Nearly two years after the Federal Reserve began requiring banks to get customers’ permission before subjecting them to controversial overdraft practices, many account-holders are still surprised when they are charged overdraft fees for debit-card purchases or ATM withdrawals that could simply have been declined, says a new study financed by the Pew Charitable Trusts. The Pew study found that more than half of those hit with overdraft fees did not believe they had opted in to the policies, which enable banks to approve purchases or withdrawals for customers short of funds and then charge them fees for the transactions. Pew says the median bank overdraft fee is about $35. Pew has focused on unexpected overdraft fees as part of its Safe Checking in the Electronic Age Project, which says the fees pose financial risk, particularly to younger and less-affluent customers.

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Lean Startup Lesson: Test Before you Build

Consider the cost of building a product only to find out that nobody wants it. Testing the hypothesis for a new product can save time and money. How to go about testing before a product is ever created is the topic of discussion for Eric Ries, author of The Lean Startup, and Intuit founder Scott Cook in this Lean Startup Lesson.

This is the eighth installment of a new series where Intuit leaders, including CEO Brad Smith, Founder Scott Cook and Vice President of Design Innovation Kaaren Hanson will sit down with author Eric Ries to expand on some of the themes in his best-selling book The Lean Startup.

For more information on Ries, go to http://theleanstartup.com/.

*Originally posted on the Intuit Network. You can watch more of the series here.

What We’re Reading: YouTube, Pinterest and Gen Y

Below are interesting stories the Banking.com staff has been reading over the past week. What have you been reading? Let us know in the comments section below or Tweet @bankingdotcom.

  • Chase Has the Best of the Big-Bank Mobile Apps, Forrester Says

American Banker

Forrester Research has evaluated the mobile initiatives of the top four U.S. banks and declared JPMorgan Chase’s the best. The research firm gave the bank a score of 74 out of 100 on its mobile banking functionality, for providing a wide array of mobile money movement options, including funds transfer, bill payment and remote deposit capture. The other three banks — Citi, Bank of America and Wells Fargo — all scored above average in the tests. The overall research report offered a few insights into mobile banking trends: The percentage of mobile banking users has crept up to 17% as of the end of 2011, according to Forrester estimates.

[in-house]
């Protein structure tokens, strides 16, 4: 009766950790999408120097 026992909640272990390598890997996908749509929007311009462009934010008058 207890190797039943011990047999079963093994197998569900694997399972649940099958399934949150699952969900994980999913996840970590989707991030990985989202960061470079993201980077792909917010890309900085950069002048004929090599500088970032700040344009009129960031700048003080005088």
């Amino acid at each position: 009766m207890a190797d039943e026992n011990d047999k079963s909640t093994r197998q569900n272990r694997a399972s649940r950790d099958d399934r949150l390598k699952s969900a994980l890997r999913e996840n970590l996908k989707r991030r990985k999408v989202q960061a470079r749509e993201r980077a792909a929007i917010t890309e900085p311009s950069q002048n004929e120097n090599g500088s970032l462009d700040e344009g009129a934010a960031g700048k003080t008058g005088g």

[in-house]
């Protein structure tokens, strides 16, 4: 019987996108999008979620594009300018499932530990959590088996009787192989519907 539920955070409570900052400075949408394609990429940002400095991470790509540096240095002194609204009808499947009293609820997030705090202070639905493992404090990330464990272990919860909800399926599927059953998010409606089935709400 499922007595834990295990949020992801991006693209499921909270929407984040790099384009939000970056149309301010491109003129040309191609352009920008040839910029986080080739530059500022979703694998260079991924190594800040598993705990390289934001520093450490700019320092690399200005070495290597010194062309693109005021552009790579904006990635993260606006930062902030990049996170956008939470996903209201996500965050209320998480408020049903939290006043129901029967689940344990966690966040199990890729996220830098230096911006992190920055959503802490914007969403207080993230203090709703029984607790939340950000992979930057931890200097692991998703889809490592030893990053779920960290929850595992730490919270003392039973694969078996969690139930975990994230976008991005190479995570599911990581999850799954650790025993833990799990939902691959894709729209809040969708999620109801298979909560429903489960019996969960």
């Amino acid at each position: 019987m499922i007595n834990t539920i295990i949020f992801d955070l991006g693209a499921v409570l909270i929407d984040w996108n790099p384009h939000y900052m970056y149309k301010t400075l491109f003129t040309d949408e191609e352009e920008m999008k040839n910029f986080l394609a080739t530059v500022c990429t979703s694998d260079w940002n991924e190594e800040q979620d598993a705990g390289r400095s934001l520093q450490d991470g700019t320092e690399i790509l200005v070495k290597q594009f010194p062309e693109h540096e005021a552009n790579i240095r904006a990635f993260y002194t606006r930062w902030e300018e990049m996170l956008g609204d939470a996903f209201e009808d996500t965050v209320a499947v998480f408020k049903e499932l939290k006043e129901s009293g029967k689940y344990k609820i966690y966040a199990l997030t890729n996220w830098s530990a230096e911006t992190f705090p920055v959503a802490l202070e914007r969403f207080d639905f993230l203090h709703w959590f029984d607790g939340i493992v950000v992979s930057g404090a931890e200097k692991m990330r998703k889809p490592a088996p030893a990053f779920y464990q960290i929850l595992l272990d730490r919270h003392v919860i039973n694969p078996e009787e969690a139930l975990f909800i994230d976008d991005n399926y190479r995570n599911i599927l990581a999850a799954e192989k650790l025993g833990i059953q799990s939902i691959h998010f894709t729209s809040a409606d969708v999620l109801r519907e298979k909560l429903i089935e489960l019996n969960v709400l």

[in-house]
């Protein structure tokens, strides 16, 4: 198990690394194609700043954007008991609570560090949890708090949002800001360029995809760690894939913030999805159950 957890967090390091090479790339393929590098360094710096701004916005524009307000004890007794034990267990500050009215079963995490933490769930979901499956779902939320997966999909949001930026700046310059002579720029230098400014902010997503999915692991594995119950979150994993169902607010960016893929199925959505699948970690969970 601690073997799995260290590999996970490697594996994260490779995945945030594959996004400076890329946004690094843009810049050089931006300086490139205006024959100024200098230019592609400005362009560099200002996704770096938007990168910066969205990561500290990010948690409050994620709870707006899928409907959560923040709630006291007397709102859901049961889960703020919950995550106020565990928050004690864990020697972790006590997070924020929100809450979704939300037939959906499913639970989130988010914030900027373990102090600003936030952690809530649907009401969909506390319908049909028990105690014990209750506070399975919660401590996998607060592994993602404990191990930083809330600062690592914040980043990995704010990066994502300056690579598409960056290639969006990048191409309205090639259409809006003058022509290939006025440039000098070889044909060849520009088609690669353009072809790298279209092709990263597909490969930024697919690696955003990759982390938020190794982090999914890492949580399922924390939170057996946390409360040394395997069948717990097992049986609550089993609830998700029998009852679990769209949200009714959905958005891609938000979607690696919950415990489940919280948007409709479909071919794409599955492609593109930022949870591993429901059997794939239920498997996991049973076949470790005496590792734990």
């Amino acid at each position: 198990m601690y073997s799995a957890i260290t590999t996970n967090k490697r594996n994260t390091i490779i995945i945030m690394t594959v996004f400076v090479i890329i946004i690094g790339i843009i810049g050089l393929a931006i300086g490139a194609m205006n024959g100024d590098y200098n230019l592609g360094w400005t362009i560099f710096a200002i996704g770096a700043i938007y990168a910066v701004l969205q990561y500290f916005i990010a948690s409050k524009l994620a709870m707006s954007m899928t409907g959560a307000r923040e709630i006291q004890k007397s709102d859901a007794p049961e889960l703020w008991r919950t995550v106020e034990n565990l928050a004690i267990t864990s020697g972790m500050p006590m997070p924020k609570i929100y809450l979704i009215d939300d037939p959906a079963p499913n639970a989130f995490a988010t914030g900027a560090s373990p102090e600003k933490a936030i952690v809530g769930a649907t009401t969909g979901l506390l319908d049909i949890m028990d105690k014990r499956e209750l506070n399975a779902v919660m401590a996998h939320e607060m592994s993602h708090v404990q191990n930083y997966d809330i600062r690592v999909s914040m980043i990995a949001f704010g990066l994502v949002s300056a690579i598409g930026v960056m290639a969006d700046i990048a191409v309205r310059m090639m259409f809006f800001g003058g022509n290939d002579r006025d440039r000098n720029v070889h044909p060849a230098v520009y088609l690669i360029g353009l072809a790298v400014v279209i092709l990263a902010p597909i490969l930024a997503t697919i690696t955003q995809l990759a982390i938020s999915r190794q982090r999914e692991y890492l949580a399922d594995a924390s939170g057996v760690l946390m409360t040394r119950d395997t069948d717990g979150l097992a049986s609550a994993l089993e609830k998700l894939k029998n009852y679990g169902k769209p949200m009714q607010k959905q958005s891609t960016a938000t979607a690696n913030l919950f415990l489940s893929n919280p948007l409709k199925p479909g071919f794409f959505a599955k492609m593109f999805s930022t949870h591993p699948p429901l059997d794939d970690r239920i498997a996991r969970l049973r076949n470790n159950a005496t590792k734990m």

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  • YouTube Casts a Spotlight on Banks’ Social Media Challenges

American Banker

Twitter and Facebook audiences are tough nuts to crack, but the toughest of all is YouTube. YouTube, the dominant online video site, has hundreds of millions of users, but holding their attention is far more difficult than typing out 140-character messages or encouraging customers to “Like” the bank’s brand. Many of the banks that have a YouTube account devote little attention to it; they populate it with repurposed TV ads and prohibit users from leaving comments. Putting in the effort to provide professional-quality and unique content for YouTube keeps customers engaged and even prompts conversations with branch staff, as Lakeland Bancorp’s (LBAI) Lakeland Bank has learned.

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  • Where’s the Tech Support?

American Banker

A recent survey of 1,527 mobile banking users found a gaping void in the typical mobile banking application — a lack of technical support, tutorials and advice. Asked the one improvement they’d most like to see in their mobile banking application, 60% of these consumers said links to and contact information for technical support. Easier navigation and chat tools would help banks improve their overall mobile banking adoption numbers, says Michael McEvoy, managing director at ath Power Consulting, based in Boston and Washington, D.C., the firm that conducted the survey. Another thing that would help: better education about mobile banking services.

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  • 7 Ways Banks Can Use Pinterest

American Banker

Financial institutions could benefit from being active on the fast-growing social media website Pinterest, Corporate Insight has found. Pinterest relies mostly on images instead of text and incorporates different aspects of Twitter and Facebook to connect users. After examining the website, Corporate Insight said Thursday that it found seven financial themes for which companies could use Pinterest to increase their digital presence. These themes were retirement, savings and investment goals, credit card rewards, lifestyle, corporate mascots, contests and charitable giving.